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Matar, Dina (2019) 'The struggle over narratives: Palestine as metaphor for imagined spatialities.' In: Iqani, Mehita and Resende, Fernando, (eds.), Media and the Global South: Narrative Territorialities, Cross-Cultural Currents. London: Routledge, pp. 170-185.

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This chapter interrogates how mediated dominant narratives of the conflict between Israel and the Palestinians in mainstream media and public discourses in the global north and elsewhere have taken hold and persisted for almost 70 years. Specifically, it addresses how persistent and recurring visual and discursive narratives (in language and image) of Palestine and the Palestinians have served to support an implicit exceptionalism rooted in the claims of the Zionist movement and, thus, have constructed particular ways of seeing, or not seeing, Palestine, and certainly not from the viewpoint of its people, ‘the narrated.’ In situating the struggle over the right to narrate and the struggle over narrative with reference to the ongoing Palestinian-Israeli conflict at the centre of the discussion, the chapter elaborates on the assumption that any discussion of the global south, as an imagined spatiality, is often defined by its perceived differences from the global north. This argument is made through examining forms of Palestinian self-narration and self-representation in film, documentary, photography, and digital media.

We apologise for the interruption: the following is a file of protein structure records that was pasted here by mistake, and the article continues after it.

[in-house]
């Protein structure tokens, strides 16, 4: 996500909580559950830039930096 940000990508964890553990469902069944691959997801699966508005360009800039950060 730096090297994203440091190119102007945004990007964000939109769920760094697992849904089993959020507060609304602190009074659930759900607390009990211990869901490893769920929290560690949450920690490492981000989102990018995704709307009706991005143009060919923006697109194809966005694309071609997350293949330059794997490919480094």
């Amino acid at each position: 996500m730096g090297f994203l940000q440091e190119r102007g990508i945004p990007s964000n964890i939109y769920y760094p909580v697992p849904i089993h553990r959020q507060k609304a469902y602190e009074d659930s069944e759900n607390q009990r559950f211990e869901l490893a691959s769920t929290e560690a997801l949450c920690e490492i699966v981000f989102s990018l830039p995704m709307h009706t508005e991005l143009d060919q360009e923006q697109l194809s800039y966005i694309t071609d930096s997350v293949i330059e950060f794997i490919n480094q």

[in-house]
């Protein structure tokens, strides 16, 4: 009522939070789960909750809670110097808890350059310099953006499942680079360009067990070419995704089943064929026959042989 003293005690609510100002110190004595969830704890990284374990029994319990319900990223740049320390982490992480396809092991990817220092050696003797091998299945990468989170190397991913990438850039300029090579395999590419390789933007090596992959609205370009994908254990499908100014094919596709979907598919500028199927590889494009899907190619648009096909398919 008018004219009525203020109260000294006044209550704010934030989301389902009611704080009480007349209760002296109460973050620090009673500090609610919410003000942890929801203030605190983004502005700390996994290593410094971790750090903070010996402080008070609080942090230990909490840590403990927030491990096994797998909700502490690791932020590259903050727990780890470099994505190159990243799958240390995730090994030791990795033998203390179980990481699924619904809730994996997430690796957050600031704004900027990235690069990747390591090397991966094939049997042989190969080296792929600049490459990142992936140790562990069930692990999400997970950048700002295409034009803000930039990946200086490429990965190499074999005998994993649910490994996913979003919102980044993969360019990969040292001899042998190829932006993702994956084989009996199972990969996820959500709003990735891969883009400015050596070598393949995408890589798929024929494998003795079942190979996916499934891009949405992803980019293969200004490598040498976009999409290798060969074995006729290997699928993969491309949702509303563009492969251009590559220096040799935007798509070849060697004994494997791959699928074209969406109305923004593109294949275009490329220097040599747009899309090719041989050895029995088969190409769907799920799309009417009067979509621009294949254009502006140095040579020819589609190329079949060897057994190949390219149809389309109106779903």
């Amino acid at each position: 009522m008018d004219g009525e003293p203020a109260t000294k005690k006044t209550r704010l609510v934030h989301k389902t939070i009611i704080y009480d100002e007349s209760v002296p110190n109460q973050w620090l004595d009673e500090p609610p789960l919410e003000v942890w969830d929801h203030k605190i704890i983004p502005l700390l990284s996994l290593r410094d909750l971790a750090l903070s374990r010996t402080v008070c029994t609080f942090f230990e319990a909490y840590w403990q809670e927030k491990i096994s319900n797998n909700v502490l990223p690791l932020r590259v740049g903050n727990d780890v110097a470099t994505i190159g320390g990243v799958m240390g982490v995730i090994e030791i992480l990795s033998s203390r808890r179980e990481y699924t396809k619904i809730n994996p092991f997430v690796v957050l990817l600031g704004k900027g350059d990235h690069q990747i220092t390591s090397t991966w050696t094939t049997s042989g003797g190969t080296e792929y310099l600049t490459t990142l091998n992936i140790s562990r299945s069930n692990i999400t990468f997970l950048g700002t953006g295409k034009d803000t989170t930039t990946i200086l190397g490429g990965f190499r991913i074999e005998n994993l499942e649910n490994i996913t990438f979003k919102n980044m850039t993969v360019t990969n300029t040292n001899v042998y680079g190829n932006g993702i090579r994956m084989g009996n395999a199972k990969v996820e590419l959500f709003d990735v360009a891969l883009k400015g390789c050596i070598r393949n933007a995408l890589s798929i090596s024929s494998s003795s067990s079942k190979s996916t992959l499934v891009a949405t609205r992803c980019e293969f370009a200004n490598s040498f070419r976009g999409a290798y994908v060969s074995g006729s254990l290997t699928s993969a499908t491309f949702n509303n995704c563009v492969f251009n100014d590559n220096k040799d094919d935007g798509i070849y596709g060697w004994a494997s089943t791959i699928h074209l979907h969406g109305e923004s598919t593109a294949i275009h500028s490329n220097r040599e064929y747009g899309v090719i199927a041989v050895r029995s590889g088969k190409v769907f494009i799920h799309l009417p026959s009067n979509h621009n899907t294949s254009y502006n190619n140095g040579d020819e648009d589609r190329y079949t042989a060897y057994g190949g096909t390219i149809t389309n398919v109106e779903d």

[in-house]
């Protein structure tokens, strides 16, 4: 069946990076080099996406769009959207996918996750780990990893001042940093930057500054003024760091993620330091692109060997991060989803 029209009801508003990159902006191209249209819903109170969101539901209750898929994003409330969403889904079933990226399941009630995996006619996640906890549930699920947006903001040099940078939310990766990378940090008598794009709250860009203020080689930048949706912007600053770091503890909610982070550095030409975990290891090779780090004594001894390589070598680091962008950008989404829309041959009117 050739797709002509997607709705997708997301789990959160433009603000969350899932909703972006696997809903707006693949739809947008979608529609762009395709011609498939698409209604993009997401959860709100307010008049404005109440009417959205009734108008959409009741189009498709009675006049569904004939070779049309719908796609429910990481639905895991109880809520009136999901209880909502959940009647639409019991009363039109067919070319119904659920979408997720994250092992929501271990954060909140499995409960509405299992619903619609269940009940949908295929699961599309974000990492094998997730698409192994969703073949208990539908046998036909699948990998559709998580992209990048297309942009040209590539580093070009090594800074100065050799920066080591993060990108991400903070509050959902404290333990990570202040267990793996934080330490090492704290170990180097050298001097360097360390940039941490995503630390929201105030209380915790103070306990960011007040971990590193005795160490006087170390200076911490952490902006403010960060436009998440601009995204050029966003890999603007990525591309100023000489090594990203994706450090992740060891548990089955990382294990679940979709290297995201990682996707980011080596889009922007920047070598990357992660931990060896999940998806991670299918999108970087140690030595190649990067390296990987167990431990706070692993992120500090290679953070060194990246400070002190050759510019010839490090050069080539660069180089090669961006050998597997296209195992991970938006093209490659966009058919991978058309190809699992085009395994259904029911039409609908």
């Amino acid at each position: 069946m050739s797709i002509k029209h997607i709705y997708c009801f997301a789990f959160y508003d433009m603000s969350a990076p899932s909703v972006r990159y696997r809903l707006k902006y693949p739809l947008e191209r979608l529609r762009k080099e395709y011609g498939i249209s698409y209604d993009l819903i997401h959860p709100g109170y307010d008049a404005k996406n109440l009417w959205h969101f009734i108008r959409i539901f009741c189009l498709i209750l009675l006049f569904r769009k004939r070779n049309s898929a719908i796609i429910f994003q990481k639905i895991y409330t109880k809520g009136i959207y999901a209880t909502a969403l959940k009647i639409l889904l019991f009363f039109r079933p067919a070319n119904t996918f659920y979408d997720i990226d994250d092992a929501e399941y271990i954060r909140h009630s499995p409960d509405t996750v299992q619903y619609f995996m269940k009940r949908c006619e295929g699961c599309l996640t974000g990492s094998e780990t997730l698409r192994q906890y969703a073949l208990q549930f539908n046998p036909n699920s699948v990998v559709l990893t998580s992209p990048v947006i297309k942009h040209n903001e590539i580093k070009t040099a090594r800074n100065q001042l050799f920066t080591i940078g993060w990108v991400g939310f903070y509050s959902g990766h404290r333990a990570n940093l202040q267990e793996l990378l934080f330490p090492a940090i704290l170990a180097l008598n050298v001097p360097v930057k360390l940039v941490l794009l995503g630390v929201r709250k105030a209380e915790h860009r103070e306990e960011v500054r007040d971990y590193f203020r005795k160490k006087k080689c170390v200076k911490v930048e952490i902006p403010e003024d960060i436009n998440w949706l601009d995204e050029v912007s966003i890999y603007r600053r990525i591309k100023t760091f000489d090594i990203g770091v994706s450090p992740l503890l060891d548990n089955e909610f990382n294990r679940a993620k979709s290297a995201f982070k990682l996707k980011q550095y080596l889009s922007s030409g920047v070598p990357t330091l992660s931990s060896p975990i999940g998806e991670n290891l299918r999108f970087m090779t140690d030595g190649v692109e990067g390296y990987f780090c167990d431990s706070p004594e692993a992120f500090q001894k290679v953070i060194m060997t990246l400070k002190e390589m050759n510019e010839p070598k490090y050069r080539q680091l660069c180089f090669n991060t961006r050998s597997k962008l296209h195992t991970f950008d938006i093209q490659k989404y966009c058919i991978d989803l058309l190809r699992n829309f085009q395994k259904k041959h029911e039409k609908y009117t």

Item Type: Book Chapters
SOAS Departments & Centres: Departments and Subunits > Interdisciplinary Studies > Centre for Global Media and Communications
ISBN: 9780429030109
Copyright Statement: © 2019 the contributors. This is an Accepted Manuscript of a chapter published by Taylor & Francis in Media and the Global South: Narrative Territorialities, Cross-Cultural Currents on 6 March 2019, available online:
DOI (Digital Object Identifier):
Date Deposited: 15 May 2019 09:05
Related URLs: ... 780429030109-11

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